Effects like that are produced in post these days, so it seems to me that the name 'matte box' is a relic from the past for what, these days, is used as a highly efficient lens hood/shade and sophisticated filter holder.

My 2p. NL

Gladders
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Joined: Apr 28 1999

Thanks to Mr White and Mr Longman for those illuminating replies. So effectively a Matt box is used as a superior lens hood. And, yes Nigel, I googled and found the original use, which puzzled me. Your replies have cleared that up, as presumably a matt box would clear up my video.

Paul

Christian Lett
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Joined: Apr 26 1999

It's worth noting that our Mr King is somewhat of a genius when it comes to "knocking stuff together" in the field of AV equipment. His steadycam rig is awesome (plus my homemade jib is/was featured on his site!).

Christian Lett After Effects and Maya Artist www.quarterlightpictures.com

king
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Joined: Aug 27 2001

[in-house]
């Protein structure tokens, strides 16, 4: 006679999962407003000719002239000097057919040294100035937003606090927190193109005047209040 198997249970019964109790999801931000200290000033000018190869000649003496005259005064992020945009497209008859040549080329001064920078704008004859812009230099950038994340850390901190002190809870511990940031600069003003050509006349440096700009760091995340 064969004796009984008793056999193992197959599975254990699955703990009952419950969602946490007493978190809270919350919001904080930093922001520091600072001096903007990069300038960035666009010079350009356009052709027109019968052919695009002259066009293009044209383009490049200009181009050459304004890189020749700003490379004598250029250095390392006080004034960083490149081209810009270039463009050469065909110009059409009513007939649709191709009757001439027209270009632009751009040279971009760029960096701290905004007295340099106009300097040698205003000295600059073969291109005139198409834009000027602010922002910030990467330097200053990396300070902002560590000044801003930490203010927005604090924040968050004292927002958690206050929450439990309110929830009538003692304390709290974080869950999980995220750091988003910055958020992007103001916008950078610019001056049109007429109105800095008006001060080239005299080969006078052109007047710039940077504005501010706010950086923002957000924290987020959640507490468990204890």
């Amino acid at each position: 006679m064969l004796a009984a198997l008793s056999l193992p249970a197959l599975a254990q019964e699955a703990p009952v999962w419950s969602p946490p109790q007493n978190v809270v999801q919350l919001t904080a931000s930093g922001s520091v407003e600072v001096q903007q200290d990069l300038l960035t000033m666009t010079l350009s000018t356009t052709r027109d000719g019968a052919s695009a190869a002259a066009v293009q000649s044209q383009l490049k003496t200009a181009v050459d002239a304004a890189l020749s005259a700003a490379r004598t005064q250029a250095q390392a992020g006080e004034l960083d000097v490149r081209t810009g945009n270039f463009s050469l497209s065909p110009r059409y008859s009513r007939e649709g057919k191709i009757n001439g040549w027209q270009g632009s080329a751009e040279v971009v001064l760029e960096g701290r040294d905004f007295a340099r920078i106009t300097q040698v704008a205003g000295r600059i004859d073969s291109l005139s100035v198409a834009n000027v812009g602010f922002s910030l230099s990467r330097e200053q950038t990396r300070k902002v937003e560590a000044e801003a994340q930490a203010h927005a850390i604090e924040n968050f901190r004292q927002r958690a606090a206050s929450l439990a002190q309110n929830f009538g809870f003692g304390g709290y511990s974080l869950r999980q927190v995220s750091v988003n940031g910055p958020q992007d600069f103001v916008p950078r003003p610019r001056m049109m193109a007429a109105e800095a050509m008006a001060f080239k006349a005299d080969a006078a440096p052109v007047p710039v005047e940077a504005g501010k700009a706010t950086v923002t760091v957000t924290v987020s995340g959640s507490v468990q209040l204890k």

Hi there. thanks for the kind remark Christian. Hagglund, thanks for your remark as well.
Again, my decision to built the mattebox was solely due to the cost. Plain and simple.
Here is an Excerpt from unrelease book about my homebuiltstabilizer:

...The Matte Box was made from rejected objects discarded by people and from miscellaneous stuff lying around industrial complexes to cheap purchase of, off the shelf items. The barn doors were taken from old halogen lamps that were thrown out. The shell, which makes up the matte box itself, is a cable housing used to pass big industrial cables connected to a junction box. I had used an industrial table band saw to slice a chunk off to get the size that I wanted. The two circular objects are industrial plastic that are used to separate steel coils on an assembly line.